The more territories (by which of course I mean to refer only to non-sovereign territory) that Israel evacuates, the stronger becomes the faction among the terrorists that favours taking a more statist route vis-à-vis the faction which favours the more guerilla route.

My purpose in this latest discussion has been to show that when Israel withdraws from non-sovereign Arab-populated territories, the existing security situation does not simply remain the same, except for the simple reduction in Israeli counter-terror capacity. It would be over-simple to say that since Israeli military presence in the territories prevents terror attacks, Israeli withdrawal would therefore lead to an increase in terror attacks at a one-to-one ratio. There are other factors at work. The Israeli presence, in addition to thwarting terror, also relieves terrorists of the responsibility that comes with governance. The Israeli absence, in addition to giving the terrorists a freer hand, operationally, to launch attacks, would also present the terrorists with new, political, restrictions on their ability to launch attacks.

The difficulty, of course, is in making the transition from occupation to deterrence. It has been done successfully in Lebanon (a fact which the 2006 war does not disprove; one month of war amid eight years of deterrence qualifies as deterrence, especially since war is often the mechanism by which deterrence is established). The success of this process in Gaza is still to be determined; so far it has been a qualified success. Making a full analysis of this process and developing a plan for its management are the keys to minimizing the contradiction between Israel’s current and basic security imperatives enough that the State of Israel may gain the liberty of action necessary to repair its own foundations.

Sunday 9 November 2008

Borders for Israel

[The accompanying image is a photo taken by the author in the east Jerusalem neighbourhood of Sur Bahir; it depicts posters of Hussam Dwaith, the first Jerusalem bulldozer terrorist and former resident of Sur Bahir, and Yasser Arafat on the shutters of a closed shop.]

The case of Jerusalem can seem like an irresolvable mess. All one needs to do is consider the complexities of the interactions of what are essentially three different borders in Jerusalem—the green line, the municipal boundary, and the security barrier—to see how sticky it all is. But I believe that there is one principle which Israel must follow if she is to have any chance of improving this situation. The principle is that of clear boundaries, both in terms of territory and of citizenship.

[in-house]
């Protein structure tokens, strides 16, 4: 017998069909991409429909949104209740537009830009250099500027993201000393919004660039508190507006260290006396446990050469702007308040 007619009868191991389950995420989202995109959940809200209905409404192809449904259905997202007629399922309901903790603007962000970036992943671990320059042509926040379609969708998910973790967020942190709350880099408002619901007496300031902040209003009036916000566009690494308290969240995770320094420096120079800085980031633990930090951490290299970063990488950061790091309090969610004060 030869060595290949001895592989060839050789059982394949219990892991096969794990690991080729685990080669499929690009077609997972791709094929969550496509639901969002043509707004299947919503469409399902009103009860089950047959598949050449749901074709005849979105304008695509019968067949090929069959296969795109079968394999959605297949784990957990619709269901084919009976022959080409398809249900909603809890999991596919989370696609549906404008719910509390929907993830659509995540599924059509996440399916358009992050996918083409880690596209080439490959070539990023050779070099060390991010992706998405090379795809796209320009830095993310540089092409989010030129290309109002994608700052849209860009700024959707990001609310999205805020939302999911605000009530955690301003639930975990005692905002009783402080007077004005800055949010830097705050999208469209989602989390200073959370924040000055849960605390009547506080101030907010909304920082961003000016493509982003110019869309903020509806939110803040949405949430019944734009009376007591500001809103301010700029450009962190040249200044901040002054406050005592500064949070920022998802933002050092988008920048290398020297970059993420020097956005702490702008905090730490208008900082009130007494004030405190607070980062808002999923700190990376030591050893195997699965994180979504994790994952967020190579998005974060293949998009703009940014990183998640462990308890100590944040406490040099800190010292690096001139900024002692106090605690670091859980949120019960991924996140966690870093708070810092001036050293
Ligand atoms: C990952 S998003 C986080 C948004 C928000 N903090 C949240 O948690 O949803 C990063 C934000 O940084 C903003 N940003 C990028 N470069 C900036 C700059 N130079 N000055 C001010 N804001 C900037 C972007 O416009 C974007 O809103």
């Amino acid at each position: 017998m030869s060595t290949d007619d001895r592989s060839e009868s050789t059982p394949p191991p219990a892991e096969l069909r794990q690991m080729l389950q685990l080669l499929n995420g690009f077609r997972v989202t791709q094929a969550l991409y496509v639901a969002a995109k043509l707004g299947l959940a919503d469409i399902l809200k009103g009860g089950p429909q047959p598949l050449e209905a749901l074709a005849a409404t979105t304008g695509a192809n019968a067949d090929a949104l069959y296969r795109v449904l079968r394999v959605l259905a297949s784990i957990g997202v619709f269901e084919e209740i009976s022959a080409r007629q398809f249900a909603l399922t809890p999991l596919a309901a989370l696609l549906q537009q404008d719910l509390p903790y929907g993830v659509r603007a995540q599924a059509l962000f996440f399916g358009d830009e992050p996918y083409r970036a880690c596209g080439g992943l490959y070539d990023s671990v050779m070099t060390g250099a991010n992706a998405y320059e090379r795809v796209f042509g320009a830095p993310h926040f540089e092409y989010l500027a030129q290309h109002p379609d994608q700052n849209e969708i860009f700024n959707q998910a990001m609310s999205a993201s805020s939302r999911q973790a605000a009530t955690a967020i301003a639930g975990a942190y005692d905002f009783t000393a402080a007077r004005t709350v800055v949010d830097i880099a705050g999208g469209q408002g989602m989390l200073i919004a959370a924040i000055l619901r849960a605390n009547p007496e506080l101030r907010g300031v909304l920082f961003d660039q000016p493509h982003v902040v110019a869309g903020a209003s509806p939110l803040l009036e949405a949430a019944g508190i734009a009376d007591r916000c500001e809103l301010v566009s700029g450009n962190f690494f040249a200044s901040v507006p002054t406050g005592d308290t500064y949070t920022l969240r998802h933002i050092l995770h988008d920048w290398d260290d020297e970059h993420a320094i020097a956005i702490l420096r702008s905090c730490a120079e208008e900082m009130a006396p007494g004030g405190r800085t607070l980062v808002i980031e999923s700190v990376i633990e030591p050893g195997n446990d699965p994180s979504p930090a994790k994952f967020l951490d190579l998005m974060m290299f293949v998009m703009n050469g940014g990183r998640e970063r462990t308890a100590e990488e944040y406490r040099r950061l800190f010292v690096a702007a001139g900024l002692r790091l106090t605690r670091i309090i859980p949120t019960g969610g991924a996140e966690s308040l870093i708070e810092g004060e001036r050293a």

There currently exist three basic categories of territory and of Arab population: (a) the territory and population which have been inside Israel since 1948, (b) those which have been in Israeli only since 1967 (by virtue of the largely unrecognised annexation of east Jerusalem), (c) and those which have been simply occupied since 1967. As if this degree of complexity were not bad enough, the latter two categories—the annexed and the occupied—are now further subdivided in the Jerusalem area by the separation barrier, which runs alternately inside and outside of Jerusalem's eastern municipal boundary, the annexation line.

My point here is most certainly not that I'm against the fence, because I'm not; my point is that Israel needs clear and simple distinctions. There must be no more than two classes of territory and of people as far as Israel is concerned, not three, four, or five. Today there are Arabs inside Israel (living under Israeli law) who are not given their due by the Israeli state, and there are Arabs outside of Israel for whom Israel takes responsibility (it provides food, power, a degree of governance, etc.). Israel must move towards a situation in which every Arab in the world is either a citizen or not, and all territory in the world is either sovereign or not. These clear distinctions must be reinforced by government policies giving Arab citizens perfectly egalitarian treatment both in terms of rights and duties, and non-citizens nothing. Israel must begin immediately to move towards a situation in which every Arab citizen is provided all the basic civic services (such as garbage collection, water supply, municipal zoning, public schools, passports) and civil rights (such as the right to vote and stand for election in both municipal and national elections) and is simultaneously required to perform some form of national service equivalent to the service owed by Jewish citizens. Meanwhile, non-citizens would receive nothing from the state, and residence in Beit Jala would give them no more claim to Israeli state services than would living in Canada. Naturally, we should strive for a situation in which all citizens reside on sovereign Israeli territory and all non-citizens do not.